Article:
April Sly, Head of Primary School at Derby Grammar School explains why we don’t do SATs and what our pupils will be up to during SATs week.
What are SATs?
The introduction of Standard Attainment Tests (SATs) was announced in 1990. The first group of Junior school age children undertook their tests four years later when the 1990 Year 2, Key Stage 1 cohort reached the end of Key Stage 2 in Year 6, at 11 years old.
Pupils were tested in mathematics and English (reading and writing) with science being introduced in 2010 and SPaG (spelling, punctuation and grammar) in 2013 from Key Stage 2 onwards. The initial reason for national introduction of SATs was to drive up standards.
Are SATs good or bad?
SATs certainly had an impact upon attainment in the first few years but the question of whether they were the best method for assessing learning and teaching has been ongoing from the start.
Opposers cite the preparation for SATs becoming the main focus of the entire year, overshadowing everything else at school. Creative non-core subjects are increasingly squeezed out to allow pupils to revise and have exam practice.
Results are often seen as purely for the school’s benefit, not the pupils’, with a need to have a healthy position in the national league tables by which they are judged.
In the last few years, SATs have been judged on progress from one key stage to another, rather than on pure attainment on a single day. SATs have been blamed for putting undue stress on both teachers and pupils and parts of the UK no longer use them. SATs are not compulsory in the independent sector.
Is assessment important?
Absolutely. Assessment is crucial in the understanding of where each pupil is and what they need to do next. Here at Derby Grammar School, our teachers are constantly assessing by many different methods:
- Teacher assessment: watching, listening, talking with our pupils
- Formative assessment: evaluation at the end of a lesson or after marking informs the teacher of the next steps in teaching, which weaknesses need addressing or which pupils need to be further challenged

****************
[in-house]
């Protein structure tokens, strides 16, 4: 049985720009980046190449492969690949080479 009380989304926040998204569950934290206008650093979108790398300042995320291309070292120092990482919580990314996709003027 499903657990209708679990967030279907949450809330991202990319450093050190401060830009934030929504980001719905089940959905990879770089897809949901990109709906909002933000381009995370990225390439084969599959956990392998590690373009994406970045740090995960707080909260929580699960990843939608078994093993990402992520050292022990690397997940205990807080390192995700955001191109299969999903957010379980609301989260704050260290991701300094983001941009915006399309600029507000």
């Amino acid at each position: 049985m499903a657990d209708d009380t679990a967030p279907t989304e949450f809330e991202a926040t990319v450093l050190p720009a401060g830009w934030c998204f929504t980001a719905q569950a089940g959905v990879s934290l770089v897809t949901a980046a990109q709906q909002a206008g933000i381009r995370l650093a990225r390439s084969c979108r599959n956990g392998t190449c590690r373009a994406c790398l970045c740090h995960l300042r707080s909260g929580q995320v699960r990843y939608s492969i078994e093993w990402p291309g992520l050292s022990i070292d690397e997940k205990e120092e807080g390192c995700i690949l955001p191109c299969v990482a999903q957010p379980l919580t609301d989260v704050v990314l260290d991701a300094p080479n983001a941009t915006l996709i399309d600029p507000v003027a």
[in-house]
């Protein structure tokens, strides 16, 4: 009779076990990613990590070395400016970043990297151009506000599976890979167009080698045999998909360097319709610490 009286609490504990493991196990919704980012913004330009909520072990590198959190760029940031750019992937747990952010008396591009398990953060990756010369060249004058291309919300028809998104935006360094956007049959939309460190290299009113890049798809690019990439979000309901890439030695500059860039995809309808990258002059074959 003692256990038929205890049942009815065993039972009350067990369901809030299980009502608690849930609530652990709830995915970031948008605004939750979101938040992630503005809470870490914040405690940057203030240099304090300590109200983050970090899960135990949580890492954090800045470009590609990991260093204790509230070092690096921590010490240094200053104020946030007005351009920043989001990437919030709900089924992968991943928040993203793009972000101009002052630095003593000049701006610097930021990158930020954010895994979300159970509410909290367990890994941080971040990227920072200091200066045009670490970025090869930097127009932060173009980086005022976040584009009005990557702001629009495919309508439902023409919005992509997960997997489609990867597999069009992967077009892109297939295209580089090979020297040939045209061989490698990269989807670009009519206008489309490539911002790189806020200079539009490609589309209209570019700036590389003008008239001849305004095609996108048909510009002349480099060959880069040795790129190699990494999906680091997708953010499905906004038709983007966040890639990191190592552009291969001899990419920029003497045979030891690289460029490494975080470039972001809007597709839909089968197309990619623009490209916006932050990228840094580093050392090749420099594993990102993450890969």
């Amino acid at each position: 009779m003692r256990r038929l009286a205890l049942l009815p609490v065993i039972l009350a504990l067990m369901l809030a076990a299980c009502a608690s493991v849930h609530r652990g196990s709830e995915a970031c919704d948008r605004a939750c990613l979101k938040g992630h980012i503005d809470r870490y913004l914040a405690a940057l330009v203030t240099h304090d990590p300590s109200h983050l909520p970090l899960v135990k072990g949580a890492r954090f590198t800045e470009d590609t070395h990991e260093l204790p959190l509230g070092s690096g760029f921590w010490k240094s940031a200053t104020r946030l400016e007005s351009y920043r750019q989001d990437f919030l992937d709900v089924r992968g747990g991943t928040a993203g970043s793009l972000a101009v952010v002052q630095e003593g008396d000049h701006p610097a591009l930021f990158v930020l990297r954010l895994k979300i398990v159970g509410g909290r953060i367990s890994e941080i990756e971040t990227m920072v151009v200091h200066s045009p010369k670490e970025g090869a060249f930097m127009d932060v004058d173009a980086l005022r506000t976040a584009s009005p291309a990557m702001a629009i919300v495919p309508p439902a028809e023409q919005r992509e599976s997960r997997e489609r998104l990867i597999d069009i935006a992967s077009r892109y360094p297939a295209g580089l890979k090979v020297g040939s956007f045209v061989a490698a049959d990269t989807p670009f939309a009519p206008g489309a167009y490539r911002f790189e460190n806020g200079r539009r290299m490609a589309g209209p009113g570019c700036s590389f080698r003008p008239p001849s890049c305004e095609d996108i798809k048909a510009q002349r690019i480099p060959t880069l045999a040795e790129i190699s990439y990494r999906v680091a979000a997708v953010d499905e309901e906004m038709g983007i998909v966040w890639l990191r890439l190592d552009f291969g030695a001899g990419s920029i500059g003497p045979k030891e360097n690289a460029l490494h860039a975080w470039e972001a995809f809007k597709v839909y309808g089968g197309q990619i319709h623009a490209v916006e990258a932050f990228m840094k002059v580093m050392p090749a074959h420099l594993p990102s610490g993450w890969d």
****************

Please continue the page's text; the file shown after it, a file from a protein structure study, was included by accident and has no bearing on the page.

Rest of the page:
- Summative assessment: evaluation at the end of a unit of work enables us to check each pupil’s understanding
Assessment is happening every day, for every pupil, in every subject. We pride ourselves on knowing our pupils extremely well; where they excel and where they need the extra support and encouragement. Our small class sizes are crucial in enabling us to do this so well. We track pupils carefully through from Year 3 to Year 6 each term and put in strategies to plug weaknesses when and where necessary.
Why we don’t do SATs
We believe in a holistic approach to education. Our pupils do very well academically through excellent teaching and a robust, continuous assessment system which takes place often without the pupils’ even realising.
But there’s more to school life at Derby Grammar School than mathematics and English. We encourage them to take part in as many opportunities as possible:
- We have sports three times a week: games include rugby, hockey and cricket; PE covers ball skills, dexterity and stamina; weekly swimming lessons all year round develops this crucial life-skill. And all three lessons mean our boys have a healthy sporting and academic balance, and it promotes a fit and healthy lifestyle.
- Our boys love their art and design technology lessons and we have specialist teachers from the Senior School who inspire and offer challenge at a much higher level than most primary schools can. At age 7 our boys are measuring and cutting wood to make photograph frames and by 11 they are using soldering to connect electrical circuits making their controllable vehicles move forwards and backwards.
- Performance is important and develops confidence and presence. Music, singing, poetry and drama are part of our curriculum and can be taken further in one-to-one instrument or LAMDA lessons by our specialist peripatetic teachers. The creative arts are intrinsic as part of our thriving House competition system; all boys participate with huge enthusiasm in the annual House carol competition, House music and poetry evening and the end of the year drama production.
- Outdoor learning is always popular for our energetic boys: we pond-dip, compost, grow flowers and vegetables in our discovery garden as well as using it for science investigations; Forest School club is out in all weathers, enjoying the beauty our woodland surroundings offer and letting the boys get ‘down and dirty’.
- Our curriculum in school is backed up by relevant trips and visits, consolidating learning and encouraging fun. Visiting different places of worship aids understanding of beliefs and tolerance; visiting a zoo as part of a rainforest topic, tasting ‘proper chips’ in a Victorian village or panning for gold as part of a rocks and soils topic – all these help to embed the learning within the classroom.
And what will our Year 6 boys be doing while the rest of the nation’s 11 year-olds will be sitting their SATs this week?
With the help of Cycle Derby, they will be taking their Level 2 Bikeability award, learning how to safely ride their bike on roads: positioning in the road, indicating, ‘safety looks’ before setting off and generally being aware of other road users.
And to top off the week we head to the Tissington Trail for a day out in the beautiful Peak District with a picnic, lots of energy and 20 miles on the disused railway to Parsley Hay to enjoy. What could be better?